For me, music gets right to my emotions – bypassing the intellectual logical bits – in a way that no other art form can, and in a surprisingly physical way. Sometimes this is amazing – the singer or the chord change that gives you goosebumps and makes you catch your breath – and sometimes less positive.
Music taps in to whatever is going on in my head and my heart. Having recently gone through a break-up, I lost a lot of music (I hope temporarily), in three different ways.
- There’s the music that specifically reminded me of the two of us together and of what we’d shared – music we’d seen together, music we’d shared with each other, music that connected us in some way. It was too sad to be reminded of the connection I’d lost, so I can’t listen to any of that. Entire artists and even genres temporarily wiped out.
- There’s the music with alarmingly apt lyrics that I’d somehow never noticed before. Stand up Joni Mitchell, Billy Bragg, etc; this is your moment. Just as when you fall in love, all the worst and sappiest love songs are all about you because no-one has ever loved like this before, when it all goes wrong then suddenly every song about a break-up becomes the most profound poetry ever created. Except it doesn’t leave you beaming happily to yourself; it unexpectedly reduces you to heaving messy sobs on the tube. And you can’t even console yourself with the fact that you’re so wonderfully sensitive that you’re being moved to tears by Great Art – some break-up songs happen to coincidentally be brilliant music, but many are total rubbish. But good or bad, any music that might sideswipe me with sadness, that’s definitely out.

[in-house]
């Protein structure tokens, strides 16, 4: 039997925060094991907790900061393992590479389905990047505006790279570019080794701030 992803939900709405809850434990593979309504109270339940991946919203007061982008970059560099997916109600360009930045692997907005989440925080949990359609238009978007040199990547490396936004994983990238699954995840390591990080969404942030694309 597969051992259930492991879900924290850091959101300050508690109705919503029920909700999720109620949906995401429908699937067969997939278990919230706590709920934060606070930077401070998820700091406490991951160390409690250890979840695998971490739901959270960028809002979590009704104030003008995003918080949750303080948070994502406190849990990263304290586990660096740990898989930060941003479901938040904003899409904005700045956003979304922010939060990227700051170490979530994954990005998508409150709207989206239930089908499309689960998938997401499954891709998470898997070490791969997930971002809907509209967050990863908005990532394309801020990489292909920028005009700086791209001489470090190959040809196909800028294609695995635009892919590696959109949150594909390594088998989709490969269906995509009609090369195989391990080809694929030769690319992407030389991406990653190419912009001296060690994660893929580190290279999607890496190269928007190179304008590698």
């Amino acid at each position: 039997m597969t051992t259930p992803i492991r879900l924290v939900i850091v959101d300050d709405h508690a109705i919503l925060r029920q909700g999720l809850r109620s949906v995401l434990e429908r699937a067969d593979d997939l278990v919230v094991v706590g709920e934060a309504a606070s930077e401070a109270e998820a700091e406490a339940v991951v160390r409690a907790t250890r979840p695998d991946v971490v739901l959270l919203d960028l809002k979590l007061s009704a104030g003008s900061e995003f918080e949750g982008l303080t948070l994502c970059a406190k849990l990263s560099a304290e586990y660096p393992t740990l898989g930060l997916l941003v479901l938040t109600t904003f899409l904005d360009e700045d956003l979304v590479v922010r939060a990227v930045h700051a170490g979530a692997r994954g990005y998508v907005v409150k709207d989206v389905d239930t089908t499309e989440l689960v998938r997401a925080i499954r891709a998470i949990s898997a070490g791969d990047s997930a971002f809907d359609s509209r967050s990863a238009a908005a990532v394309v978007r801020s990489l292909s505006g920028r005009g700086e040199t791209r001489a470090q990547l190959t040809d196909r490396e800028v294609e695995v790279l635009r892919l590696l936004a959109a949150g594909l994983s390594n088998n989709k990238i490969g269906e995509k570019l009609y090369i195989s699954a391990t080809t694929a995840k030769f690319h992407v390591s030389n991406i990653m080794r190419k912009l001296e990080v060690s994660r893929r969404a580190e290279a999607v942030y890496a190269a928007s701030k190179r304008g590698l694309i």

- And this one I still can’t fully explain. In the really stressful times, the really difficult and heartbroken bits, I lost the ability to listen to anything other than simplistic pop and mainstream dance. Anything else felt too complicated, too detailed, too emotional for my battered heart to deal with. Even complicated chord sequences were too much; seriously. So meaningless pop music it was. I knew I was beginning the journey back to normality when I started to seek out more complicated music again.
I grew up with music, I’ve worked in music, I write about music, I sing. Music is part of my understanding of the world. To lose it, even briefly and temporarily, feels like losing a sense. I lost the desire to sing, too, for a while. That was hard.
Nothing lasts forever. Good and bad. I’m beginning to emerge, buoyed by unending love and support, into the sunshine (incidentally, can we keep this sunshine for a while? It’s amazing) and deliberately hunting out new music, new songs to learn, new sounds to accompany me. I continue to be inexpressibly grateful for the amazing people in my life who love me and care for me (I’ve discovered anew the Rake’s possibly-infinite reserves of patience). And whatever happens, endlessly wonderful music will always sneak around the edges of whatever walls I try and build, and will welcome me back the instant I’m ready.